shorebirdsIt was barely 8 a.m. when we hit the beach near Fish Haul Creek on a cold January morning. The wind was howling out of the north at 25 mph, making our eyes tear and faces sting.

The dry surface sand of the beach was moving swiftly past our feet like a white river that we were wading through; if you watched the ground as you walked, you were overtaken by a feeling of vertigo.

Better to look ahead, to peer through the fog of blowing sand and try to locate the reason we were subjecting ourselves to these very un-tropical conditions.

“People think local and short-term. When you tell people in Chicago this winter was a very warm winter around the world — the eighth warmest winter on record — their response is that they are scraping ice off their cars in mid-March.”

That’s the view of Rear Admiral David W. Titley, who recently spoke on “Climate Change and National Security” at the World Affairs Council of Hilton Head. 


In his talk, which covered the history of climate change within the budgetary, policy and political perspectives of the U.S.

Drew-LaughlinhhiOne way to illustrate the state of the Hilton Head Island is to envision a driving or bicycle tour.

Let’s start our tour from the southern part of our island in the waters in and around Harbor Town.

The iconic Harbor Town Marina and nearby Braddock Cove area have finally been dredged so boating access and docking improves, and RBC Heritage aerial photography coverage is enhanced. (A short time ago, RBC and Boeing stepped-up to sponsor the Heritage, and Town Council immediately made a five-year funding commitment to fill the remaining need and ensure the continued presence of an event that generates $84 million per year to the local and state economy.)

Lisa-Sulka-blufftonAs with our personal lives, it is important to take time to stop, reflect and focus on who we are, what we do and where we want to go. As a town, that was our task in the beginning of 2014 as Bluffton developed a brand for itself.  

Beyond the marketing benefits of a new brand, the process also reminded each of us why we do what we do and gave us a philosophy which guides Bluffton forward in each project and policy.

That process crystalized the mission of Bluffton to further evolve our town into a progressive, innovative municipality, while never losing sight of our town’s historic, artistic and coastal culture. As in our personal lives, when we are clear about our intentions, it’s amazing how other people’s focus also becomes clearer.

For more than three years, architect Tom Crews has led a committee through a methodical study of Hilton Head’s existing land management ordinance, which regulates development and growth on the island.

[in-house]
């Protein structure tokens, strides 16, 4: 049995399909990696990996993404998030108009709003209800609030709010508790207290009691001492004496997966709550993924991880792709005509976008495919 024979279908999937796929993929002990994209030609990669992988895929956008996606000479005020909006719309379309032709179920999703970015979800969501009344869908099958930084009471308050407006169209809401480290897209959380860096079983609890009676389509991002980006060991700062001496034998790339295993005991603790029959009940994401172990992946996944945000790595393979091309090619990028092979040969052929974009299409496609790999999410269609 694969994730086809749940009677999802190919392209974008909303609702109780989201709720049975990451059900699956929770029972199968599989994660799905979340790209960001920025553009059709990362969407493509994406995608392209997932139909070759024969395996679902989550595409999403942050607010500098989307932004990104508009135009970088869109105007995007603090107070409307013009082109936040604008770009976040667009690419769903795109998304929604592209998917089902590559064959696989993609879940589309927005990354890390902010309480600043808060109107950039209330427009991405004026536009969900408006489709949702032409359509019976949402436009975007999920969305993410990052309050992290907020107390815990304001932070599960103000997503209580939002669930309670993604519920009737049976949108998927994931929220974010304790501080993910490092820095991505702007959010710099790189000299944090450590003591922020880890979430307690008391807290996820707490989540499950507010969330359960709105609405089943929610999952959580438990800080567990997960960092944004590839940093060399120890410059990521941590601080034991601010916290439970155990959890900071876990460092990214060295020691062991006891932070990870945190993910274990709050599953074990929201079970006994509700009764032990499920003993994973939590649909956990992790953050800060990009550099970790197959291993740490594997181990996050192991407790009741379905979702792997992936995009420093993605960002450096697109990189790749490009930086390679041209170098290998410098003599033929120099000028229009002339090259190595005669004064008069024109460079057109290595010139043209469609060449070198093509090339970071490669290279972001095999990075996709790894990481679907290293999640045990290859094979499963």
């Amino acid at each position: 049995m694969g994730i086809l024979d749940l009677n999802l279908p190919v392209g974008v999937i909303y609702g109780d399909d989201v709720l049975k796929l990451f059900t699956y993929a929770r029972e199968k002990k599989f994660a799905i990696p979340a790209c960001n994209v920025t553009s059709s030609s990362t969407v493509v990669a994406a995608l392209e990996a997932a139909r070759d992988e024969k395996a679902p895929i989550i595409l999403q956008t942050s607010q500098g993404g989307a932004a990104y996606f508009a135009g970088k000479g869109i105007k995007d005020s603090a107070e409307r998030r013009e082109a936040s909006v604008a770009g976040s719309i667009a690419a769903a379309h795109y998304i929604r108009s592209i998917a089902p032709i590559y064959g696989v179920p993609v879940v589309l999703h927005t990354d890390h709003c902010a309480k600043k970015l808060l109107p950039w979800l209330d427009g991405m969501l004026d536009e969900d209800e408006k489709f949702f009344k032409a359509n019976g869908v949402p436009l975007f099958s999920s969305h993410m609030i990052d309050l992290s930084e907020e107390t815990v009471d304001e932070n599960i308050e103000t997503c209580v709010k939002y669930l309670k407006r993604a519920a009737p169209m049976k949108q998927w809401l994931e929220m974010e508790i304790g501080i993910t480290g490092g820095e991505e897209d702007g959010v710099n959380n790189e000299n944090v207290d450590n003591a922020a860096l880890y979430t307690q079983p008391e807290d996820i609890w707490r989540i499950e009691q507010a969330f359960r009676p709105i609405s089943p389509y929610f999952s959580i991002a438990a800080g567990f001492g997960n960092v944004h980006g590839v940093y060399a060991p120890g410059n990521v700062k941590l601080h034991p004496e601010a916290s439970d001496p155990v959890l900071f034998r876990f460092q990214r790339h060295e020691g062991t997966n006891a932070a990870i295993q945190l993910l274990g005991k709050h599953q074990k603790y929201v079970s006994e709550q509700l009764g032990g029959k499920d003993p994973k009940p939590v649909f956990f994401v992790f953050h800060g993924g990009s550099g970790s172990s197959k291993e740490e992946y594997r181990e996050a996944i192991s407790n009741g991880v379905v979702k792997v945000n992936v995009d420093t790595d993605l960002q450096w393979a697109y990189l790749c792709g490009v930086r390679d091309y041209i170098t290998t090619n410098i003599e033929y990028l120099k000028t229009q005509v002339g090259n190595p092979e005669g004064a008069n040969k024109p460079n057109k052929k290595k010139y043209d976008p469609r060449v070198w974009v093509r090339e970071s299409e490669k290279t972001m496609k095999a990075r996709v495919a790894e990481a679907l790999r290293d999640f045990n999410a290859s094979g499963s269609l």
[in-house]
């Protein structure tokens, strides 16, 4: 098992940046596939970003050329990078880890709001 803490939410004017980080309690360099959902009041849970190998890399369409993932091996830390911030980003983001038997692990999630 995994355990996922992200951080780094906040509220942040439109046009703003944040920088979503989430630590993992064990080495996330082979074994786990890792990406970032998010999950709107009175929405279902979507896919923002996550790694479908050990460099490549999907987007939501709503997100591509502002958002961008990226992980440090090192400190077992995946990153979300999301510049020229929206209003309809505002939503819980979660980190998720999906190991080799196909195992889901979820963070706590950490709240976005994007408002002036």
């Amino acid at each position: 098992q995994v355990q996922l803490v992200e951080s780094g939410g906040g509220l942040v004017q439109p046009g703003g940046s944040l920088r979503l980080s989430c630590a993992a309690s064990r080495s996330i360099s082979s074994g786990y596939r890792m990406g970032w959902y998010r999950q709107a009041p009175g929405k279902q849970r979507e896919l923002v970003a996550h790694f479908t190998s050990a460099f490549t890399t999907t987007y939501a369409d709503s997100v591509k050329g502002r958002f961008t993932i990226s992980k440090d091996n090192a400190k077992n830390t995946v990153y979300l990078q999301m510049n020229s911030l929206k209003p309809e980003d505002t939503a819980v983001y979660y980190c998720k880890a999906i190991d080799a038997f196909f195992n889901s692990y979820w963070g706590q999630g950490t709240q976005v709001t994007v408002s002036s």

He then guided the LMO through a total rewrite of the document to meet today’s needs.


“It hasn’t been an overnight study,” Crews stressed during an interview in his New Orleans Road office. “This is the first true rewrite since the town’s original land management ordinance was adopted in 1987. It’s been revised, but this is the first time that we’re going to completely eliminate the old and adopt the new. Always in the past it was revisions to sections.”

Charles-Simmons-JrHis home had no running water and no electricity, and there were no paved roads, no stoplights, no marinas and no bridges anywhere on Hilton Head Island. But there was food on the table, friends to play with, school to attend and work to do every day.

This was life on Hilton Head Island in the 1930s, not just for Charles Simmons Jr., now 85 years old, and his family, but for all of the other native black islanders as well.

It was a good Gullah life, a life apart from the big wide world around them, except for the occasional trips to Savannah by boat for groceries, clothes, and socializing with family and friends.

For many, Hilton Head Island and Bluffton have provided an alternative from the fast pace of metropolitan areas, offering friendly, familiar faces and a strong sense of community. The way of life and pace here is relaxed, casual and easy.


The draw of Hilton Head has lured many visitors to trade their one week of the year for a lifelong vacation. The abundance of activities and diversions are endless.

Living in paradise certainly doesn’t eliminate commutes, deadlines and Monday mornings, however it offers happiness and fulfillment outside of routine; it keeps the focus centered on what is important in life.

It’s written on the side of the truck, but for Dan Fuller and the dogs of Urban Search and Rescue, it means a little more.


To you, it’s a beach. It smells like a beach. Maybe you catch some salt in the air, but otherwise it just kind of … smells like a beach.

dog-loving-community5Hilton Head Humane Association dogs in Canines for Service program

The Canines for Service program provides a service dog to approved veterans, helping empower those with disabilities to attain a high level of independence and improve their quality of life through these special service dogs.

The training to become a Canines for Service graduate takes 10 months to a year. During that time the dogs learn more than 90 commands that range from all levels, the easiest being the basic obedience skills.

Some dogs go above and beyond for their people. Just ask 9-year-old Lea Sheeran.


Those of us who are “dog people” know that life is measured in dogs. There was the shaggy protector who sat watch by your childhood bed during thunderstorms. The pooch who would come bounding out the door when you’d visit home from college. The curious puppy who greeted your first born with an apprehensive sniff and a face full of kisses.